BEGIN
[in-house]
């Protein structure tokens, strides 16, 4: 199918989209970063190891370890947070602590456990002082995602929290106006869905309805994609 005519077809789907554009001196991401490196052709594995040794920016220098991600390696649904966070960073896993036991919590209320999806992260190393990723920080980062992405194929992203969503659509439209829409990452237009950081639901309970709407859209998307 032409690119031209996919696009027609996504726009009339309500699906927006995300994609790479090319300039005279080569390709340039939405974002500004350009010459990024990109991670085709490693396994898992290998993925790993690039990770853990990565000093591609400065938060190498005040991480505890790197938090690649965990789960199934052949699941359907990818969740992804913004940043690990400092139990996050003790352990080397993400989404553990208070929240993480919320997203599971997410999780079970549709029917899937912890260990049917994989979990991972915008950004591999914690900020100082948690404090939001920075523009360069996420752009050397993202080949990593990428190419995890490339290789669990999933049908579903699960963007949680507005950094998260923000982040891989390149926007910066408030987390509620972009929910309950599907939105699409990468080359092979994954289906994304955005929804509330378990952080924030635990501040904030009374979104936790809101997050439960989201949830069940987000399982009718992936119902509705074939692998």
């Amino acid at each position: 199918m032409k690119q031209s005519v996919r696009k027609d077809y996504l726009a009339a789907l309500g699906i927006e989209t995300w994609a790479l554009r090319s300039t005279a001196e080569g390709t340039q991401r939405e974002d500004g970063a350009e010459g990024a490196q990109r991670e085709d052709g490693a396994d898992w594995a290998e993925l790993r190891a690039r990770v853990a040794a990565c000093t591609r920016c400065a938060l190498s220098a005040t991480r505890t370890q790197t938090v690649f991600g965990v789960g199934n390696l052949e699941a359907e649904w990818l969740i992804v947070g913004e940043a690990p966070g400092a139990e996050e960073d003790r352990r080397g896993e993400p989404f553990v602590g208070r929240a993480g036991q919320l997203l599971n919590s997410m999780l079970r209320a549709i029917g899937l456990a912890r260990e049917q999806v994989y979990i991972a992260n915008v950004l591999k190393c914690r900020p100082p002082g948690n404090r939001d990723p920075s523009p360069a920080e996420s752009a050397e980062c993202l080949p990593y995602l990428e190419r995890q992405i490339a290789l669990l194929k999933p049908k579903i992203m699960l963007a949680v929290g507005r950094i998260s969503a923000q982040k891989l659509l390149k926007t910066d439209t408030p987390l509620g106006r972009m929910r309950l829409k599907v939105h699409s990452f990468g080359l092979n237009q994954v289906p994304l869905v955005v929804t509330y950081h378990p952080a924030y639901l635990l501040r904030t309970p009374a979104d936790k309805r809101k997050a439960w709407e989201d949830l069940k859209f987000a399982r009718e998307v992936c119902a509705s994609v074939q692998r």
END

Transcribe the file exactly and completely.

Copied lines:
[in-house]
């Protein structure tokens, strides 16, 4: 199918989209970063190891370890947070602590456990002082995602929290106006869905309805994609 005519077809789907554009001196991401490196052709594995040794920016220098991600390696649904966070960073896993036991919590209320999806992260190393990723920080980062992405194929992203969503659509439209829409990452237009950081639901309970709407859209998307 032409690119031209996919696009027609996504726009009339309500699906927006995300994609790479090319300039005279080569390709340039939405974002500004350009010459990024990109991670085709490693396994898992290998993925790993690039990770853990990565000093591609400065938060190498005040991480505890790197938090690649965990789960199934052949699941359907990818969740992804913004940043690990400092139990996050003790352990080397993400989404553990208070929240993480919320997203599971997410999780079970549709029917899937912890260990049917994989979990991972915008950004591999914690900020100082948690404090939001920075523009360069996420752009050397993202080949990593990428190419995890490339290789669990999933049908579903699960963007949680507005950094998260923000982040891989390149926007910066408030987390509620972009929910309950599907939105699409990468080359092979994954289906994304955005929804509330378990952080924030635990501040904030009374979104936790809101997050439960989201949830069940987000399982009718992936119902509705074939692998």
């Amino acid at each position: 199918m032409k690119q031209s005519v996919r696009k027609d077809y996504l726009a009339a789907l309500g699906i927006e989209t995300w994609a790479l554009r090319s300039t005279a001196e080569g390709t340039q991401r939405e974002d500004g970063a350009e010459g990024a490196q990109r991670e085709d052709g490693a396994d898992w594995a290998e993925l790993r190891a690039r990770v853990a040794a990565c000093t591609r920016c400065a938060l190498s220098a005040t991480r505890t370890q790197t938090v690649f991600g965990v789960g199934n390696l052949e699941a359907e649904w990818l969740i992804v947070g913004e940043a690990p966070g400092a139990e996050e960073d003790r352990r080397g896993e993400p989404f553990v602590g208070r929240a993480g036991q919320l997203l599971n919590s997410m999780l079970r209320a549709i029917g899937l456990a912890r260990e049917q999806v994989y979990i991972a992260n915008v950004l591999k190393c914690r900020p100082p002082g948690n404090r939001d990723p920075s523009p360069a920080e996420s752009a050397e980062c993202l080949p990593y995602l990428e190419r995890q992405i490339a290789l669990l194929k999933p049908k579903i992203m699960l963007a949680v929290g507005r950094i998260s969503a923000q982040k891989l659509l390149k926007t910066d439209t408030p987390l509620g106006r972009m929910r309950l829409k599907v939105h699409s990452f990468g080359l092979n237009q994954v289906p994304l869905v955005v929804t509330y950081h378990p952080a924030y639901l635990l501040r904030t309970p009374a979104d936790k309805r809101k997050a439960w709407e989201d949830l069940k859209f987000a399982r009718e998307v992936c119902a509705s994609v074939q692998r």